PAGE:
If you've been following SSD news lately you'll have noticed that since the performance of the latest generation SATA 600 SSDs is so similar, price is becoming the most important factor in the market. Kingston has come to the same conclusion, and has thrown the HyperX 3K into the price war. Hardware.Info put it to the test to see how it compares to the rest of the SSDs out there.
The trend of prices far below £1 per GB started a while ago, and a number of SSDs have appeared on the market with those low prices. A Crucial m4 256GB you can now find for £176, and an OCZ Agility 3 240GB costs an average of £162. Those two aren't the fastest SSDs around, but the trend has been set.
Manufacturers don't have the luxury of opting out of the reduced-price trend. While one may choose to lower the price of existing products (Crucial for example), another might prefer to introduce a new, more affordable series instead. We saw this recently with the Intel 330 product line, which is based on the same controller and flash hardware as the 520 series, but is more affordable.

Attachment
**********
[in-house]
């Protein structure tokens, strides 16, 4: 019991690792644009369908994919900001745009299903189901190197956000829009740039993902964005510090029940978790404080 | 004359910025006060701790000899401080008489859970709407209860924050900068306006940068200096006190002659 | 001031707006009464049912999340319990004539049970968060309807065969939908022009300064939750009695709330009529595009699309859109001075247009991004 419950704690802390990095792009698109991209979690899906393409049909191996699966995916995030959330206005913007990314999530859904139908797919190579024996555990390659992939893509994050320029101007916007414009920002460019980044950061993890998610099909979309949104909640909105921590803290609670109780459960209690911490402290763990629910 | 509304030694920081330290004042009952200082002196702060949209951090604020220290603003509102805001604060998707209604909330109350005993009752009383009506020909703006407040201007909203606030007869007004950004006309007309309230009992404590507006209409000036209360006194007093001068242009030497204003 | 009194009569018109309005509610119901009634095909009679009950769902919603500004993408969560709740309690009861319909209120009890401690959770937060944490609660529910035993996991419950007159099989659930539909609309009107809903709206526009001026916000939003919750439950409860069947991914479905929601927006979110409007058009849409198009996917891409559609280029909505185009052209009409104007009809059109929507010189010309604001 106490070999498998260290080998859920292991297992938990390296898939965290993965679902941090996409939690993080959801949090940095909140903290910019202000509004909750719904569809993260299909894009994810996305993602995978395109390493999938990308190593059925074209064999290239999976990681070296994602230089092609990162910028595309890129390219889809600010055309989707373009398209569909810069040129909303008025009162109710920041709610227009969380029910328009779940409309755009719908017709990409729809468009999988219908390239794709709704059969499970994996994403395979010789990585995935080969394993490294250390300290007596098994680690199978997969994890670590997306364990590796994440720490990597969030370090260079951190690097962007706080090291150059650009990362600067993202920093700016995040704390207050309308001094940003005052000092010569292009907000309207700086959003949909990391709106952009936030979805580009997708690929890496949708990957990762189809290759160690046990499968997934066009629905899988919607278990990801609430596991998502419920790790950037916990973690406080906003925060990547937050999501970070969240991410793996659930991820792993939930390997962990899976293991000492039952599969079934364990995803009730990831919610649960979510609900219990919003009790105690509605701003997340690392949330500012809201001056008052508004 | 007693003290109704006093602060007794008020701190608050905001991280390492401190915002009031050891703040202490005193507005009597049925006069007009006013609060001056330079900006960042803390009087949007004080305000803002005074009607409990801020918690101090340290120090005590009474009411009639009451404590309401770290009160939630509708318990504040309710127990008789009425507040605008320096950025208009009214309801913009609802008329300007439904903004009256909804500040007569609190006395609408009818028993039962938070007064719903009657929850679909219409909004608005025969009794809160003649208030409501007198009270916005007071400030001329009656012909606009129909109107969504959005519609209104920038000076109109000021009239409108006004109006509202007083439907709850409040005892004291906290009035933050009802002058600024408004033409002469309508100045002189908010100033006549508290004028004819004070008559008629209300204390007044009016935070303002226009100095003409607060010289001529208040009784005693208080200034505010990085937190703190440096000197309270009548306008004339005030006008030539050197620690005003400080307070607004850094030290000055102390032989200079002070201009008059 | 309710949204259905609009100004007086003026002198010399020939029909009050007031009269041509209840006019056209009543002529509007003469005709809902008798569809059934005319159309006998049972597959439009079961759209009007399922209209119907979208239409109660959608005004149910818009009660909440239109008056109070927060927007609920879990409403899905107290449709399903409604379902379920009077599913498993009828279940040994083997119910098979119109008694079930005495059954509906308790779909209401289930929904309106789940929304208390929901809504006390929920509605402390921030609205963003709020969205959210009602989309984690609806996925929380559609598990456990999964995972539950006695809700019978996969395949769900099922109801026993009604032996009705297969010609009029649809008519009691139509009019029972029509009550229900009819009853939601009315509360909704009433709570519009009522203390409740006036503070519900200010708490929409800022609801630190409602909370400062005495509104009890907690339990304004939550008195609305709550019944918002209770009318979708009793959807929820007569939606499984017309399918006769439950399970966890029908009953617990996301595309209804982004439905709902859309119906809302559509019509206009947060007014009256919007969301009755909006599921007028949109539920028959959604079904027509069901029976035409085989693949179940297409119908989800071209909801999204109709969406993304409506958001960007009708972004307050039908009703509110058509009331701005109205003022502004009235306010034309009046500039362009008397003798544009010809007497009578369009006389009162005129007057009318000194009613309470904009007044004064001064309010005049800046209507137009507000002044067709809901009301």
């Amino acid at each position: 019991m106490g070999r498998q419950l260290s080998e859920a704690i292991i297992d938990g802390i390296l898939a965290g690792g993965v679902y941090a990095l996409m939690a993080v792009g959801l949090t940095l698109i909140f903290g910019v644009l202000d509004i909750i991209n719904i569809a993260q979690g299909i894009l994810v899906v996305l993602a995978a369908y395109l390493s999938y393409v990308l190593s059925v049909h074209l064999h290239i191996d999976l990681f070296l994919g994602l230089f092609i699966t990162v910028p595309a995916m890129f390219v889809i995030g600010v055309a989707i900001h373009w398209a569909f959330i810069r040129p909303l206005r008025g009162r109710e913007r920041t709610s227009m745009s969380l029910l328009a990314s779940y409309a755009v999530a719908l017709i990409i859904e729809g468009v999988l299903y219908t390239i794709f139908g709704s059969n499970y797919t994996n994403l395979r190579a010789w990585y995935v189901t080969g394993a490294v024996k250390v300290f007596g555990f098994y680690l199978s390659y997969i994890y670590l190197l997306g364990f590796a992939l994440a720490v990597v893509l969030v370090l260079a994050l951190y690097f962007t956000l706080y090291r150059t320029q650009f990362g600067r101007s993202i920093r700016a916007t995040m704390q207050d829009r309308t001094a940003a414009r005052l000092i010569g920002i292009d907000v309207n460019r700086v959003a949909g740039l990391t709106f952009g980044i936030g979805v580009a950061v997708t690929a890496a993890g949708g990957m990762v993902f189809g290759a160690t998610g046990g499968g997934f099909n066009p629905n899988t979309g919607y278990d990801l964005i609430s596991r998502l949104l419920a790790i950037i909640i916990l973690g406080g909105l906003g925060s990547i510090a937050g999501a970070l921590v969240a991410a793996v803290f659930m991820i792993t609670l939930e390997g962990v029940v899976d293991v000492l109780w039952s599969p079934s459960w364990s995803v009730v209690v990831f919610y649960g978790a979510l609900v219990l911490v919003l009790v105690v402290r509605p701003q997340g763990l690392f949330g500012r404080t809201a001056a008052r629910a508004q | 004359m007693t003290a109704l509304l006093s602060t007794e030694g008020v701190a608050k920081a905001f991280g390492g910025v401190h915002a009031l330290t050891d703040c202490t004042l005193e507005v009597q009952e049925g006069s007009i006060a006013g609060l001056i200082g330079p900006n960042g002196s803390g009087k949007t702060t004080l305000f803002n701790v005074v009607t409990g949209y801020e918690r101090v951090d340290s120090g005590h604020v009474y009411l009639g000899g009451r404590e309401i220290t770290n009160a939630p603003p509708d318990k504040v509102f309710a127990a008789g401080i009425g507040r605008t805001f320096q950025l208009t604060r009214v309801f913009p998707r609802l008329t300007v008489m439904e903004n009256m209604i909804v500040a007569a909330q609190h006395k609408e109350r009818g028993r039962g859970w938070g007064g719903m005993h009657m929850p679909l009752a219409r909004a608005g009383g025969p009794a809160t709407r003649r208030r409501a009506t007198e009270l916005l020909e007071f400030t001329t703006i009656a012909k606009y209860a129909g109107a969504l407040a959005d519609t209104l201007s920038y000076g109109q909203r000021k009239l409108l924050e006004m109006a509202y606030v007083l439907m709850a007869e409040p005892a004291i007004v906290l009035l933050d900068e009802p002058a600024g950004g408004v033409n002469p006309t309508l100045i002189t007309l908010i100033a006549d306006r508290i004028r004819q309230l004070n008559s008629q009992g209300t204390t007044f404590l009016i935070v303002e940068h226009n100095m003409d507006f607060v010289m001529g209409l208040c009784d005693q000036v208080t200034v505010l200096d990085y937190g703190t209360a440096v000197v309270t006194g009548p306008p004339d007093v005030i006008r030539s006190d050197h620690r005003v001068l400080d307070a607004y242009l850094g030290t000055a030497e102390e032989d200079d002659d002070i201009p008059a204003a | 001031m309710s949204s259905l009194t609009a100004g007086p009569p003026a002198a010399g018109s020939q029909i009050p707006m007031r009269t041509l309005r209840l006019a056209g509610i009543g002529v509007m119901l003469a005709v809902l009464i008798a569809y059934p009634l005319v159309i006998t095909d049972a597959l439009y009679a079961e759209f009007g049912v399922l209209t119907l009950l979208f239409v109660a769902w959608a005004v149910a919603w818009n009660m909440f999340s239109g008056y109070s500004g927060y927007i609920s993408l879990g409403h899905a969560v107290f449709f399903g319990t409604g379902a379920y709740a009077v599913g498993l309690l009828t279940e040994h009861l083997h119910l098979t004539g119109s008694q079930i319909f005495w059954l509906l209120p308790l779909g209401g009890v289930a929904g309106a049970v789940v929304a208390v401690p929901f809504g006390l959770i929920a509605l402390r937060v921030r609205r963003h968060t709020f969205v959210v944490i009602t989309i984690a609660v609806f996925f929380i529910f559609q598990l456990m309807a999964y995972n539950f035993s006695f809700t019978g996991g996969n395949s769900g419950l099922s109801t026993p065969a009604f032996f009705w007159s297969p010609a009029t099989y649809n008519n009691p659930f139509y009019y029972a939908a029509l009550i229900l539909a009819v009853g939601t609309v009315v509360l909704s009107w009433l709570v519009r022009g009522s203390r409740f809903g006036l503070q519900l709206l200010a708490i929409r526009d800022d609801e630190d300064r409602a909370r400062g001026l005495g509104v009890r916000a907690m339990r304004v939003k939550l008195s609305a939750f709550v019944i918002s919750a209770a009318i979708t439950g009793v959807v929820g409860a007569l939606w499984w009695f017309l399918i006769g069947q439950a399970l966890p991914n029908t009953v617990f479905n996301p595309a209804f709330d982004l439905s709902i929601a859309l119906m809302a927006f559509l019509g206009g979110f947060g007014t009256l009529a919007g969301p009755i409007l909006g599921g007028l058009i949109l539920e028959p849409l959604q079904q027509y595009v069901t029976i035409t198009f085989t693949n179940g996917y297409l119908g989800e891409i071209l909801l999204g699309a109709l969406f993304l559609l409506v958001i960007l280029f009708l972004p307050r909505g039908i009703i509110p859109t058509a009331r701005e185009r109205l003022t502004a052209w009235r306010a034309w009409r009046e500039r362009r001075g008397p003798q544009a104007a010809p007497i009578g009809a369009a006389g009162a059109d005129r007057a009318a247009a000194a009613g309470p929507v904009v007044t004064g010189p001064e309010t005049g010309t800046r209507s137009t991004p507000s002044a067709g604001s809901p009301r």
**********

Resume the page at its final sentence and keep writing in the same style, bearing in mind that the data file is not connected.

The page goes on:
Kingston is following Intel's example and recently launched the HyperX 3K series. This series is based on the same technology as the HyperX SSDs, but is clearly cheaper. The HyperX 3K SSDs are available in 90GB, 120GB, 240GB and 480GB editions. We tested the 120GB and 240GB versions of the HyperX 3K to find out what the differences are in terms of hardware and performance.
The new HyperX 3K SSDs have the same SandForce SF-2281 as Kington's standard HyperX SSDs. The main difference can be found in the flash chips that are used. The chips in the HyperX series are validated for 5,000 program/erase cycles, while the HyperX 3K series is guaranteed up to 3,000 cycles. The reasoning behind the name suddenly becomes apparent. You can read the rest of Kingston HyperX 3K 120/240 GB SSDs previewed on Hardware.info.